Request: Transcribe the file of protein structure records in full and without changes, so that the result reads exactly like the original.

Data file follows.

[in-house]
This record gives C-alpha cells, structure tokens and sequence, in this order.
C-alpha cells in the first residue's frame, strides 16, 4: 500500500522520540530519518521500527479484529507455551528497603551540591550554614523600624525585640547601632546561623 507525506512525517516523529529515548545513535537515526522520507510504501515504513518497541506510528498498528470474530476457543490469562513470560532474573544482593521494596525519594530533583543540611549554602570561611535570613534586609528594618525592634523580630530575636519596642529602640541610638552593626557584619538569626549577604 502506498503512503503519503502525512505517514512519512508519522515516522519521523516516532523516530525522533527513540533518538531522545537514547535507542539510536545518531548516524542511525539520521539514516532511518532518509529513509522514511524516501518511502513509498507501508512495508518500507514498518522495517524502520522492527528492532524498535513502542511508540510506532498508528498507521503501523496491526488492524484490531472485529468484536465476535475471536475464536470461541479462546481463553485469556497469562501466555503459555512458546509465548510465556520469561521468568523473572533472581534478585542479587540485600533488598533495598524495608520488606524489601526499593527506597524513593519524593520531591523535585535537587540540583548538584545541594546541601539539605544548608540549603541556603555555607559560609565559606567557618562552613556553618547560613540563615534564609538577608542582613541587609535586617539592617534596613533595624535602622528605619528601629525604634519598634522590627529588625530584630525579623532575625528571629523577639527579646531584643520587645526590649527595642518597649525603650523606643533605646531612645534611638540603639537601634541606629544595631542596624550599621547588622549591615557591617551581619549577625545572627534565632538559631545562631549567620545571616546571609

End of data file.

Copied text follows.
[in-house]
This record gives C-alpha cells, structure tokens and sequence, in this order.
C-alpha cells in the first residue's frame, strides 16, 4: 500500500522520540530519518521500527479484529507455551528497603551540591550554614523600624525585640547601632546561623 507525506512525517516523529529515548545513535537515526522520507510504501515504513518497541506510528498498528470474530476457543490469562513470560532474573544482593521494596525519594530533583543540611549554602570561611535570613534586609528594618525592634523580630530575636519596642529602640541610638552593626557584619538569626549577604 502506498503512503503519503502525512505517514512519512508519522515516522519521523516516532523516530525522533527513540533518538531522545537514547535507542539510536545518531548516524542511525539520521539514516532511518532518509529513509522514511524516501518511502513509498507501508512495508518500507514498518522495517524502520522492527528492532524498535513502542511508540510506532498508528498507521503501523496491526488492524484490531472485529468484536465476535475471536475464536470461541479462546481463553485469556497469562501466555503459555512458546509465548510465556520469561521468568523473572533472581534478585542479587540485600533488598533495598524495608520488606524489601526499593527506597524513593519524593520531591523535585535537587540540583548538584545541594546541601539539605544548608540549603541556603555555607559560609565559606567557618562552613556553618547560613540563615534564609538577608542582613541587609535586617539592617534596613533595624535602622528605619528601629525604634519598634522590627529588625530584630525579623532575625528571629523577639527579646531584643520587645526590649527595642518597649525603650523606643533605646531612645534611638540603639537601634541606629544595631542596624550599621547588622549591615557591617551581619549577625545572627534565632538559631545562631549567620545571616546571609